Charles Babbage, sometimes referred to as the "father of computing".
Ada Lovelace published the first algorithm intended for processing on a computer.

Computational geometry is a branch of computer science devoted to the study of algorithms which can be stated in terms of geometry.

- Computational geometry

Computer graphics and computational geometry address the generation of images.

- Computer science
Charles Babbage, sometimes referred to as the "father of computing".

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Flowchart of an algorithm (Euclid's algorithm) for calculating the greatest common divisor (g.c.d.) of two numbers a and b in locations named A and B. The algorithm proceeds by successive subtractions in two loops: IF the test B ≥ A yields "yes" or "true" (more accurately, the number b in location B is greater than or equal to the number a in location A) THEN, the algorithm specifies B ← B − A (meaning the number b − a replaces the old b). Similarly, IF A > B, THEN A ← A − B. The process terminates when (the contents of) B is 0, yielding the g.c.d. in A. (Algorithm derived from Scott 2009:13; symbols and drawing style from Tausworthe 1977).

Algorithm

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Flowchart of an algorithm (Euclid's algorithm) for calculating the greatest common divisor (g.c.d.) of two numbers a and b in locations named A and B. The algorithm proceeds by successive subtractions in two loops: IF the test B ≥ A yields "yes" or "true" (more accurately, the number b in location B is greater than or equal to the number a in location A) THEN, the algorithm specifies B ← B − A (meaning the number b − a replaces the old b). Similarly, IF A > B, THEN A ← A − B. The process terminates when (the contents of) B is 0, yielding the g.c.d. in A. (Algorithm derived from Scott 2009:13; symbols and drawing style from Tausworthe 1977).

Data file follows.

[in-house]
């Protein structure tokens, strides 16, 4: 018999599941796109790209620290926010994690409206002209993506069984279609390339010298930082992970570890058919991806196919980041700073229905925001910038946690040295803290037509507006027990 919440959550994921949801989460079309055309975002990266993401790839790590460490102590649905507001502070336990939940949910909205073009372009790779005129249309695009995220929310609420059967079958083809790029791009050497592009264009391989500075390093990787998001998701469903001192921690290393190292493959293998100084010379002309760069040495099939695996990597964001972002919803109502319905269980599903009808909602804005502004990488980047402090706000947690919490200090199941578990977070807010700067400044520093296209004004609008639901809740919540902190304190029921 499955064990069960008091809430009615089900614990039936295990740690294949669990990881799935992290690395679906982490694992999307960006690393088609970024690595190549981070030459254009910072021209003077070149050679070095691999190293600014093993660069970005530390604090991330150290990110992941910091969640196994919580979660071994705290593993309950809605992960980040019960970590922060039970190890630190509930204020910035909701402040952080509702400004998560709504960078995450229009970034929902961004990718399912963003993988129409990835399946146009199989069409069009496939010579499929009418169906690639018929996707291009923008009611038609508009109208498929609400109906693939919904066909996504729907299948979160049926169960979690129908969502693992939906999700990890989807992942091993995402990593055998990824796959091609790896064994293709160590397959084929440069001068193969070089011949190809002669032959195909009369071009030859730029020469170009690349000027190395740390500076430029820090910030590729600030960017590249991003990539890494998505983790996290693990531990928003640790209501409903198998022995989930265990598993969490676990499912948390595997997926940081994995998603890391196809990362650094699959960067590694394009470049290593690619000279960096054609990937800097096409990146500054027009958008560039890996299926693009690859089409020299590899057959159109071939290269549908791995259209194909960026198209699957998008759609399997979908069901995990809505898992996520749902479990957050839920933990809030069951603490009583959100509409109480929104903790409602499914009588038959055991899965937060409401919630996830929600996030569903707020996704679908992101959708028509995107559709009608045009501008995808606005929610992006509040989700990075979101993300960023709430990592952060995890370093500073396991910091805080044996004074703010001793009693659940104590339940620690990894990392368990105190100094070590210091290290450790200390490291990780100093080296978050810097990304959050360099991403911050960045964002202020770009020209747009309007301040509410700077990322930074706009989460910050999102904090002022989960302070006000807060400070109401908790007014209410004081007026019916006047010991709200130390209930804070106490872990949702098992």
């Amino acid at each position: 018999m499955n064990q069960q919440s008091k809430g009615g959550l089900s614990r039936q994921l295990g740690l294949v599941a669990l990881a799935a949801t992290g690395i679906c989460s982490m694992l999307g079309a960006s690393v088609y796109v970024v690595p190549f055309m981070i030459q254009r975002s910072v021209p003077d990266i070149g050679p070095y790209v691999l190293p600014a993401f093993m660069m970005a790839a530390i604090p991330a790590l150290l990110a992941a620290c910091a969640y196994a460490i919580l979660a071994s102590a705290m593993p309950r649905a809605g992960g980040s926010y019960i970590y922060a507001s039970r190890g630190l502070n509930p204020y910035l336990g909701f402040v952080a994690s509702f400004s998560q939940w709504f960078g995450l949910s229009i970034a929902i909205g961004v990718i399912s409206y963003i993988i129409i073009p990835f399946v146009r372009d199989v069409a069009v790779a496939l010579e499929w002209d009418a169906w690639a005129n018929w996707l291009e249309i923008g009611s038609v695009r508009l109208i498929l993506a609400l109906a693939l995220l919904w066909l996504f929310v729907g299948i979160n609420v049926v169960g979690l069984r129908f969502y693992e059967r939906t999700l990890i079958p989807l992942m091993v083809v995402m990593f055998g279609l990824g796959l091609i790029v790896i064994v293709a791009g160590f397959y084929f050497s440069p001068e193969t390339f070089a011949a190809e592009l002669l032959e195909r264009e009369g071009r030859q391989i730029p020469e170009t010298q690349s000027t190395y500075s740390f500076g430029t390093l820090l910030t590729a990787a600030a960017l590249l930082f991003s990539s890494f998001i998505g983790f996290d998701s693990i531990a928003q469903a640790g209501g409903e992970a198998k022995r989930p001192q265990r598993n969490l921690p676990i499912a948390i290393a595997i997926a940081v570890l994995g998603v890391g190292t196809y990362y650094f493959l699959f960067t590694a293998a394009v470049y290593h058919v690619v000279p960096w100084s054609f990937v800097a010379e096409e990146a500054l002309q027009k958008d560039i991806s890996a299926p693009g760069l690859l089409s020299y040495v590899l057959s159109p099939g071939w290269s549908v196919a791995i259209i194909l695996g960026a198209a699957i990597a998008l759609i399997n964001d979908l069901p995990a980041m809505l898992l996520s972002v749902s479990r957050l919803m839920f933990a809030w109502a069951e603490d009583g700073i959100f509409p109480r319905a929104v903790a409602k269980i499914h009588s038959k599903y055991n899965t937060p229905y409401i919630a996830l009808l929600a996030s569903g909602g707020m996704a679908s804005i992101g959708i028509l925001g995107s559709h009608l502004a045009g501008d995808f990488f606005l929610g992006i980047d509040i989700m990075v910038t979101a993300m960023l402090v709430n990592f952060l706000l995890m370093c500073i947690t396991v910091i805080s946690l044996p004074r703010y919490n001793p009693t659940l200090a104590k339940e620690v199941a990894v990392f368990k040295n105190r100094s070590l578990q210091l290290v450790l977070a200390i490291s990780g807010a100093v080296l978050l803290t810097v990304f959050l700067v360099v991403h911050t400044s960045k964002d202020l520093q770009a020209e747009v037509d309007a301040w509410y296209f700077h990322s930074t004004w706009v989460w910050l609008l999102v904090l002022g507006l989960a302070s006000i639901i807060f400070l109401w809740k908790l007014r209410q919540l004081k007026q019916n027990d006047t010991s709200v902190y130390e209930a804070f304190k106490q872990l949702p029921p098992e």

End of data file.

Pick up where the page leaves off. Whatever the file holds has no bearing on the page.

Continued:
Ada Lovelace's diagram from "note G", the first published computer algorithm
Logical NAND algorithm implemented electronically in 7400 chip
Flowchart examples of the canonical Böhm-Jacopini structures: the SEQUENCE (rectangles descending the page), the WHILE-DO and the IF-THEN-ELSE. The three structures are made of the primitive conditional GOTO (IF test THEN GOTO step xxx, shown as diamond), the unconditional GOTO (rectangle), various assignment operators (rectangle), and HALT (rectangle). Nesting of these structures inside assignment-blocks result in complex diagrams (cf. Tausworthe 1977:100, 114).
The example-diagram of Euclid's algorithm from T.L. Heath (1908), with more detail added. Euclid does not go beyond a third measuring and gives no numerical examples. Nicomachus gives the example of 49 and 21: "I subtract the less from the greater; 28 is left; then again I subtract from this the same 21 (for this is possible); 7 is left; I subtract this from 21, 14 is left; from which I again subtract 7 (for this is possible); 7 is left, but 7 cannot be subtracted from 7." Heath comments that "The last phrase is curious, but the meaning of it is obvious enough, as also the meaning of the phrase about ending 'at one and the same number'."(Heath 1908:300).
A graphical expression of Euclid's algorithm to find the greatest common divisor for 1599 and 650.
"Inelegant" is a translation of Knuth's version of the algorithm with a subtraction-based remainder-loop replacing his use of division (or a "modulus" instruction). Derived from Knuth 1973:2–4. Depending on the two numbers "Inelegant" may compute the g.c.d. in fewer steps than "Elegant".
Alan Turing's statue at Bletchley Park

In mathematics and computer science, an algorithm is a finite sequence of rigorous instructions, typically used to solve a class of specific problems or to perform a computation.

Some example classes are search algorithms, sorting algorithms, merge algorithms, numerical algorithms, graph algorithms, string algorithms, computational geometric algorithms, combinatorial algorithms, medical algorithms, machine learning, cryptography, data compression algorithms and parsing techniques.